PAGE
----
Bread is a simple staple for many families, but all too often people tend to turn to bread for a first and last resort – filling their tummies up with empty carbohydrates until they are too full for more nutrient-dense foods.
Most commercial breads on the market have stripped the grains in them of their nutrient-rich bran and germ, leaving only the starchy endosperm. To make up for the loss of nutrients, breadmakers then fortify what’s left with artificial vitamins, minerals, proteins and fats, along with preservatives to make the bread more shelf-stable.
Thankfully, there are many awesome bread alternatives that are worth trying. We’re sharing some of our favourite gluten-free options that you’ll be sure to love. While some of these aren’t the best choice for sandwiches – they are fantastic options when you want to make a wrap. And that means your meal will be packed with more veggie-loaded fillings.
1. Nori Sheets
Nori is the type of seaweed that’s used in sushi – but that doesn’t mean sushi is it’s only purpose! Roll up your favourite fillings in a nori sheet and cut it into two sandwich ‘halves’, or munch on one long roll. The great thing about nori wraps is they are easily portable and are a great option for a healthy lunchbox.
Some combos to try:
- Hummus, cucumber and tomato
- Egg salad, sprouts, bell pepper and shredded carrot
- Avocado, salsa and cashew cheese
- Roasted butternut squash, chickpeas and curry powder
- Lentils, mint, parsley and spinach
2. Collard Greens
Dark leafy greens contain an array of nutrients that we need, from energy-boosting B vitamins to bone-building calcium to antioxidants to even some healthy fats and protein. Collard greens are fantastic bread alternatives because they are nutrient-rich and decently sized for making wraps.
You can use the collard greens raw, or lightly steam them for a couple of minutes for more flexibility. And here’s another tip: double up the leaves with one leaf facing up and one facing down for more strength and surface area.
3. Romaine Lettuce
Romaine lettuce has a lighter, more neutral flavour than dark leafy greens like collards, which is why it’s one of our favourite bread alternatives. It can be used as sandwich ‘bread’ and wraps, as well as lettuce cups or burger buns.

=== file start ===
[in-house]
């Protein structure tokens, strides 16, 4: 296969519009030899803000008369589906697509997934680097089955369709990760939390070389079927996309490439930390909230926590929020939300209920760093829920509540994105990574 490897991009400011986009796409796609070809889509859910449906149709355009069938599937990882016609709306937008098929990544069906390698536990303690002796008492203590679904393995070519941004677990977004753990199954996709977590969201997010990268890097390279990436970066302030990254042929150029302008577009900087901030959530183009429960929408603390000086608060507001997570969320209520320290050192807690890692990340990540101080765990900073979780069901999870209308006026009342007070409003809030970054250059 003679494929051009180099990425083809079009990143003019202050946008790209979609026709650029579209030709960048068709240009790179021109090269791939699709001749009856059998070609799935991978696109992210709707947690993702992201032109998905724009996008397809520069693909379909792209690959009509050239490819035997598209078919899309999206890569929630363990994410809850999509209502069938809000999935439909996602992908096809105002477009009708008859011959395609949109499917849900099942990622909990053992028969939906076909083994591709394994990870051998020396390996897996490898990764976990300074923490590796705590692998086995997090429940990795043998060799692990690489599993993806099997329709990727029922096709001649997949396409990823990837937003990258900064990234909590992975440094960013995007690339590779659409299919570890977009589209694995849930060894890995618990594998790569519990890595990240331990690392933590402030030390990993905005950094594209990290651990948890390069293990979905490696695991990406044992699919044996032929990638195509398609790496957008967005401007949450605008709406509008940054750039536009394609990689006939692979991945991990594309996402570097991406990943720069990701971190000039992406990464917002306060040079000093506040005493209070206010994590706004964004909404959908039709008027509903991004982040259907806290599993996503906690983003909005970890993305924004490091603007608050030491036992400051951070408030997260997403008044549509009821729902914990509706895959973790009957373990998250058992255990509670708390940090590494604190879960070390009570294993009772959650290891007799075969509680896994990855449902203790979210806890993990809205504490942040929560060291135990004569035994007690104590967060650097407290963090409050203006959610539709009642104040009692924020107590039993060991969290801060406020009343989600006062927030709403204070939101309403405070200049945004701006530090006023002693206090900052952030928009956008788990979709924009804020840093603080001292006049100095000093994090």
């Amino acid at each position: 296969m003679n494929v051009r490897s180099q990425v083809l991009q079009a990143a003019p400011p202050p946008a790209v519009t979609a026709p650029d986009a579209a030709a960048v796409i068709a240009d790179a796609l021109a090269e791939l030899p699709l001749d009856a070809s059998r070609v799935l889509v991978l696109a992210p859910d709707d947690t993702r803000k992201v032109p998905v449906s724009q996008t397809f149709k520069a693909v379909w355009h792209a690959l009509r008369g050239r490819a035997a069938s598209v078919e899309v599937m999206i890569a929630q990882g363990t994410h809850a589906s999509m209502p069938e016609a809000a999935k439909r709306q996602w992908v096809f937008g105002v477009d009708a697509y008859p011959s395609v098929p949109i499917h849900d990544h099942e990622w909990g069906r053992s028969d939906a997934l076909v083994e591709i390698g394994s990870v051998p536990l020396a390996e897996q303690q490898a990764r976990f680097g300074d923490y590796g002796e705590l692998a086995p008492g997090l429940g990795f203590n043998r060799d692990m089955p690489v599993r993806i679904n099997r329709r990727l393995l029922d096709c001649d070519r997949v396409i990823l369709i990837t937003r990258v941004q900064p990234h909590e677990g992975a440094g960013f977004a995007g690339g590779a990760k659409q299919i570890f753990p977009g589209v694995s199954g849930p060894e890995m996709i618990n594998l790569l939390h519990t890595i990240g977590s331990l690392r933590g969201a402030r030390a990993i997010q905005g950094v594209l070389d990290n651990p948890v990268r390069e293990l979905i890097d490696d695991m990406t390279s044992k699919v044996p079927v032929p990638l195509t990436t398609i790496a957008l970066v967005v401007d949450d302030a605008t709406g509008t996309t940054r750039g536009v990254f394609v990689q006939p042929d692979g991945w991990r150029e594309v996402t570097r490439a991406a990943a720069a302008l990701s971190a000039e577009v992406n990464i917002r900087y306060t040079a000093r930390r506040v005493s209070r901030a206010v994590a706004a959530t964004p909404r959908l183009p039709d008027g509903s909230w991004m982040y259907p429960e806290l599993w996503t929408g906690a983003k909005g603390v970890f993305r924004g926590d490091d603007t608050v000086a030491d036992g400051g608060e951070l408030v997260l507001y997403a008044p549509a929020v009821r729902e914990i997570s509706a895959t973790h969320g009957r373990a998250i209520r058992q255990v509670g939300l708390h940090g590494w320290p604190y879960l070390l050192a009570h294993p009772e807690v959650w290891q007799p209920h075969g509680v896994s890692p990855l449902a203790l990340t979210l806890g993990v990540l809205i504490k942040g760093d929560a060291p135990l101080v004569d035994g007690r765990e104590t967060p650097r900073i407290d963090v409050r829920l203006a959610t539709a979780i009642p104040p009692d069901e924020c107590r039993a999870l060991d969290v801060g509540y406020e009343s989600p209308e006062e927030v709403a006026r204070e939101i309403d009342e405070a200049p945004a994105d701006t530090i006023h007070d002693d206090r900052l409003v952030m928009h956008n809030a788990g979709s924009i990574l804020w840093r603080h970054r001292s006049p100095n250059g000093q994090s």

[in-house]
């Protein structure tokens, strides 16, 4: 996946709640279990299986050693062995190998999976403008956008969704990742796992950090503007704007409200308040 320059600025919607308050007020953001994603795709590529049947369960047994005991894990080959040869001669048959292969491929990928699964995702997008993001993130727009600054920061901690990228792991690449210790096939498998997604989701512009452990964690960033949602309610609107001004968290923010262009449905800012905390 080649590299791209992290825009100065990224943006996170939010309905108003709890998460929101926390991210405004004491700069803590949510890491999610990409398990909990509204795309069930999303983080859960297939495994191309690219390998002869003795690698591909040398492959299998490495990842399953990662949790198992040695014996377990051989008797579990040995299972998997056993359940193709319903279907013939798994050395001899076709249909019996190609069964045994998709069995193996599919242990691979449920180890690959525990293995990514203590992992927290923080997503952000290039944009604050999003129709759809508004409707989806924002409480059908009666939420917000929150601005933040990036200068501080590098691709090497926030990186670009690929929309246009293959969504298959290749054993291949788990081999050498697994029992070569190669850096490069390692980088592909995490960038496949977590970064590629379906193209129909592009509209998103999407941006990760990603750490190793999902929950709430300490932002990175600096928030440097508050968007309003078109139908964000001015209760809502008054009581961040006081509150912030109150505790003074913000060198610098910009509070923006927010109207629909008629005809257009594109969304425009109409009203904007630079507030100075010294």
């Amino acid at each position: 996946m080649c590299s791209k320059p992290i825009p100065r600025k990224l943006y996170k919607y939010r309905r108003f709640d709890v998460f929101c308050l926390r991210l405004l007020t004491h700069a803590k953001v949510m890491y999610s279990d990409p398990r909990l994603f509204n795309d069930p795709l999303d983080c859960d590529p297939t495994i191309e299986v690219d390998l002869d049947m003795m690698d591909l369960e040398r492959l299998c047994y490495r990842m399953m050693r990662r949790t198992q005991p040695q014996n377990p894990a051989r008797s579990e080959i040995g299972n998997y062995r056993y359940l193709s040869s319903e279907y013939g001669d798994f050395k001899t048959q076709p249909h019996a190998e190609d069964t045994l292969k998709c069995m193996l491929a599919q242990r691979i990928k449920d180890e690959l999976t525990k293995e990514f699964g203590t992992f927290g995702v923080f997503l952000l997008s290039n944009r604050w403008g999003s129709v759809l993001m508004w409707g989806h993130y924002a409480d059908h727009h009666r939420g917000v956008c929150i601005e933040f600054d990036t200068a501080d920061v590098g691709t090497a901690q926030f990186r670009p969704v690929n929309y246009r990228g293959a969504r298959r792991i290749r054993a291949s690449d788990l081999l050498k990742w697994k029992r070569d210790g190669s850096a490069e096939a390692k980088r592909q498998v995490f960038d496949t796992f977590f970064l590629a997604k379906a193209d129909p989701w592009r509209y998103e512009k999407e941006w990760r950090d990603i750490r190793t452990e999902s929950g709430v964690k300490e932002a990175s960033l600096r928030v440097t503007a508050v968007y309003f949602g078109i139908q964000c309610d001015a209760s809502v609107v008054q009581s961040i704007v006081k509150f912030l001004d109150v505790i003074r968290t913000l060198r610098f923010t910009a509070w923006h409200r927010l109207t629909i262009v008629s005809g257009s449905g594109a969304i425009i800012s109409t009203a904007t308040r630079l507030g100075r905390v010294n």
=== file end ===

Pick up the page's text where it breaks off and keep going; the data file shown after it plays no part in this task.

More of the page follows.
Depending on the recipe, you can also make deconstructed sandwiches or wraps by piling your fillings on a bed of shredded or chopped romaine lettuce. This is a great option for taco bowls, chili, falafel, salmon, egg or tuna salad and veggie burger bowls.
4. Rice Paper Wraps
Rice paper wraps are inexpensive and super quick to make – all you need to do is soak them in warm water for one minute and they’re ready to use. You’ll definitely need to practice your technique at first and discover the best way for you to roll them and how much filling you can add before they burst. But once you’ve got it down pat, rice paper wraps are an amazing vehicle for raw and cooked veggies, and they make great burrito and dumpling wrappers.
Rice paper wraps also work well with your favourite dipping sauce or condiment – sometimes we set aside the sauce for dipping and at times we’ll put the sauce directly into the wrap for less fuss and mess.
5. Chickpea Flatbread
Combining chickpea flour and water makes an amazing flatbread that you can cut into squares for sandwiches and burger buns, slice into wedges for dipping, or use whole as a pizza crust. This grain-free, protein-rich option is super easy to make. This version has some extra herbs and spices, but truly all you need is chickpea flour, water and a bit of oil to make this happen.
6. Cooked Gluten-Free Whole Grains
Gluten-free grains in their whole form are a payload of nutrients, including B vitamins, protein and digestive-supportive fibre. Here are some of our faves to use:
- Brown rice
- Wild rice
So instead of using bread, pair whatever you’d put on (or with) bread with cooked whole grains. Of course this won’t work for almond butter and jelly, but transitioning to whole grains will likely encourage you to consume more veggies, beans, legumes and clean protein sources along with them. And that’s never a bad thing.
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Header image: iStock/graytown